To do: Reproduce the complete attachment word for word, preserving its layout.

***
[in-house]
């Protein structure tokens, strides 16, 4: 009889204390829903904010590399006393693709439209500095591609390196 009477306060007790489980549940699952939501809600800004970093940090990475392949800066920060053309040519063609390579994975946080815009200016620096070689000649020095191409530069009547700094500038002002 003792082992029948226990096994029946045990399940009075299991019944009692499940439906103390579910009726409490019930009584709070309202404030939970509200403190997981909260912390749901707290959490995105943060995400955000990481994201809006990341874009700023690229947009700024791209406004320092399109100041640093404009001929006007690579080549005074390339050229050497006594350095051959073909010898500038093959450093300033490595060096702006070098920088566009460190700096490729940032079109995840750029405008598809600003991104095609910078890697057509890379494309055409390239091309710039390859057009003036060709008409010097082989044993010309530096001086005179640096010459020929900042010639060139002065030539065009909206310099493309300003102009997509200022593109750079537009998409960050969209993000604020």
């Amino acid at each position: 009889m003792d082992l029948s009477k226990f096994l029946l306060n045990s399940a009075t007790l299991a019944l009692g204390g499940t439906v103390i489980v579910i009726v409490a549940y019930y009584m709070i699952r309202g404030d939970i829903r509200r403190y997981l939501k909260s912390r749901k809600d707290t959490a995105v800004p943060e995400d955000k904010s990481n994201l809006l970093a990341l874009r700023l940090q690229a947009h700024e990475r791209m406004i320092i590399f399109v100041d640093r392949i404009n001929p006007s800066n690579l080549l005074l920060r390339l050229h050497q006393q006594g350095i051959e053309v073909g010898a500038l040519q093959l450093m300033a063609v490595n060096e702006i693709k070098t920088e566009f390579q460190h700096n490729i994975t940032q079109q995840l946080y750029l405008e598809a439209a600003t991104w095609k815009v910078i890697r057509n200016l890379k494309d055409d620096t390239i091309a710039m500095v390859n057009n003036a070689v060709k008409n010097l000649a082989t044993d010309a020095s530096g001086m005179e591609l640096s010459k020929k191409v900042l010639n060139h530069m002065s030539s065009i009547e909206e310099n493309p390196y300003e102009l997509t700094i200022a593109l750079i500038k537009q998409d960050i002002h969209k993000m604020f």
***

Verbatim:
[in-house]
């Protein structure tokens, strides 16, 4: 009889204390829903904010590399006393693709439209500095591609390196 009477306060007790489980549940699952939501809600800004970093940090990475392949800066920060053309040519063609390579994975946080815009200016620096070689000649020095191409530069009547700094500038002002 003792082992029948226990096994029946045990399940009075299991019944009692499940439906103390579910009726409490019930009584709070309202404030939970509200403190997981909260912390749901707290959490995105943060995400955000990481994201809006990341874009700023690229947009700024791209406004320092399109100041640093404009001929006007690579080549005074390339050229050497006594350095051959073909010898500038093959450093300033490595060096702006070098920088566009460190700096490729940032079109995840750029405008598809600003991104095609910078890697057509890379494309055409390239091309710039390859057009003036060709008409010097082989044993010309530096001086005179640096010459020929900042010639060139002065030539065009909206310099493309300003102009997509200022593109750079537009998409960050969209993000604020």
């Amino acid at each position: 009889m003792d082992l029948s009477k226990f096994l029946l306060n045990s399940a009075t007790l299991a019944l009692g204390g499940t439906v103390i489980v579910i009726v409490a549940y019930y009584m709070i699952r309202g404030d939970i829903r509200r403190y997981l939501k909260s912390r749901k809600d707290t959490a995105v800004p943060e995400d955000k904010s990481n994201l809006l970093a990341l874009r700023l940090q690229a947009h700024e990475r791209m406004i320092i590399f399109v100041d640093r392949i404009n001929p006007s800066n690579l080549l005074l920060r390339l050229h050497q006393q006594g350095i051959e053309v073909g010898a500038l040519q093959l450093m300033a063609v490595n060096e702006i693709k070098t920088e566009f390579q460190h700096n490729i994975t940032q079109q995840l946080y750029l405008e598809a439209a600003t991104w095609k815009v910078i890697r057509n200016l890379k494309d055409d620096t390239i091309a710039m500095v390859n057009n003036a070689v060709k008409n010097l000649a082989t044993d010309a020095s530096g001086m005179e591609l640096s010459k020929k191409v900042l010639n060139h530069m002065s030539s065009i009547e909206e310099n493309p390196y300003e102009l997509t700094i200022a593109l750079i500038k537009q998409d960050i002002h969209k993000m604020f």